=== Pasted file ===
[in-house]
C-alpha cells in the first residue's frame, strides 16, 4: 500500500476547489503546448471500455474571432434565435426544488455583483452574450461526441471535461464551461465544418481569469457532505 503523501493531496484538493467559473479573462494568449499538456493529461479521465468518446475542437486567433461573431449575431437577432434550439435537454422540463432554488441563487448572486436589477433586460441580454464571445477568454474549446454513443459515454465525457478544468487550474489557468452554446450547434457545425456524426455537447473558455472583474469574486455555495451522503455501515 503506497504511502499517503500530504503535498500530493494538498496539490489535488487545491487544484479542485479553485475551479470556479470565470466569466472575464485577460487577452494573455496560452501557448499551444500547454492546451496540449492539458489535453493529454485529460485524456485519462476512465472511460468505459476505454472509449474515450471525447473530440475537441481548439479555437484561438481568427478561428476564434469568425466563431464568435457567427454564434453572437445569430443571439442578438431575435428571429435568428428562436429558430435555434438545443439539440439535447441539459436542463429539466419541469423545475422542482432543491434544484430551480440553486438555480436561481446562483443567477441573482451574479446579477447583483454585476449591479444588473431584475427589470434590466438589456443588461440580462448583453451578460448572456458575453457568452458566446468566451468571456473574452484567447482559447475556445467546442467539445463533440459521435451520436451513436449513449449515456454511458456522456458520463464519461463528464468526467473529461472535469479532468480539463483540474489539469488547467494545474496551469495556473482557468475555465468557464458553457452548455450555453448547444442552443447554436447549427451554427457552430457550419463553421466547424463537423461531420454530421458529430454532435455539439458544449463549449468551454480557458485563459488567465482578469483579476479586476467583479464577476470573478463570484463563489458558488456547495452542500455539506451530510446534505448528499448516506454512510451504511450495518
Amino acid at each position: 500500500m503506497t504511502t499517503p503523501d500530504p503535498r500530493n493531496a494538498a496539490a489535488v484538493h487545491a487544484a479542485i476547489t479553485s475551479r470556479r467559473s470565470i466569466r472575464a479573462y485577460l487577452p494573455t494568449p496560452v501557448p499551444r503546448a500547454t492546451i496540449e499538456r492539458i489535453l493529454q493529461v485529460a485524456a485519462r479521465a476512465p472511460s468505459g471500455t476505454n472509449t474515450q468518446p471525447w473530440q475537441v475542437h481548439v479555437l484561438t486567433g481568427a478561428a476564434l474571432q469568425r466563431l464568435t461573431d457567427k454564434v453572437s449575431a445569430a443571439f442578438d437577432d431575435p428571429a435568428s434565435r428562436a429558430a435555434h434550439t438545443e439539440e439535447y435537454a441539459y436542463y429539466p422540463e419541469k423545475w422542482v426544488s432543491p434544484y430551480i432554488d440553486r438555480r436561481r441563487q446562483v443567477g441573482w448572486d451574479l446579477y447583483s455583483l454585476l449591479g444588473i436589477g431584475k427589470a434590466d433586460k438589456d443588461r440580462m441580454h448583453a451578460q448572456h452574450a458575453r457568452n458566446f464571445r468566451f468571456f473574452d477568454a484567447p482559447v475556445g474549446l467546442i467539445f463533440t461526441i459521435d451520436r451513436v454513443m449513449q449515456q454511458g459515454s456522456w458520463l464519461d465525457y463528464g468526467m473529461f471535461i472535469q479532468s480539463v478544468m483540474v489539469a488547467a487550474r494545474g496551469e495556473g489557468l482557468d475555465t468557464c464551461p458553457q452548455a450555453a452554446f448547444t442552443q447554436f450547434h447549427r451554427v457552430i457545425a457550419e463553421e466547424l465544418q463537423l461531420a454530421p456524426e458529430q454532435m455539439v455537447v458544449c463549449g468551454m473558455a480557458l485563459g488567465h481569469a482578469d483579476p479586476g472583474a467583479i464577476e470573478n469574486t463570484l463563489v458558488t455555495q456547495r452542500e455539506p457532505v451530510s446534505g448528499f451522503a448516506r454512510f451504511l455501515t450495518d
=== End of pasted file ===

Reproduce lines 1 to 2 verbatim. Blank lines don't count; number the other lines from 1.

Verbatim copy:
[in-house]
C-alpha cells in the first residue's frame, strides 16, 4: 500500500476547489503546448471500455474571432434565435426544488455583483452574450461526441471535461464551461465544418481569469457532505 503523501493531496484538493467559473479573462494568449499538456493529461479521465468518446475542437486567433461573431449575431437577432434550439435537454422540463432554488441563487448572486436589477433586460441580454464571445477568454474549446454513443459515454465525457478544468487550474489557468452554446450547434457545425456524426455537447473558455472583474469574486455555495451522503455501515 503506497504511502499517503500530504503535498500530493494538498496539490489535488487545491487544484479542485479553485475551479470556479470565470466569466472575464485577460487577452494573455496560452501557448499551444500547454492546451496540449492539458489535453493529454485529460485524456485519462476512465472511460468505459476505454472509449474515450471525447473530440475537441481548439479555437484561438481568427478561428476564434469568425466563431464568435457567427454564434453572437445569430443571439442578438431575435428571429435568428428562436429558430435555434438545443439539440439535447441539459436542463429539466419541469423545475422542482432543491434544484430551480440553486438555480436561481446562483443567477441573482451574479446579477447583483454585476449591479444588473431584475427589470434590466438589456443588461440580462448583453451578460448572456458575453457568452458566446468566451468571456473574452484567447482559447475556445467546442467539445463533440459521435451520436451513436449513449449515456454511458456522456458520463464519461463528464468526467473529461472535469479532468480539463483540474489539469488547467494545474496551469495556473482557468475555465468557464458553457452548455450555453448547444442552443447554436447549427451554427457552430457550419463553421466547424463537423461531420454530421458529430454532435455539439458544449463549449468551454480557458485563459488567465482578469483579476479586476467583479464577476470573478463570484463563489458558488456547495452542500455539506451530510446534505448528499448516506454512510451504511450495518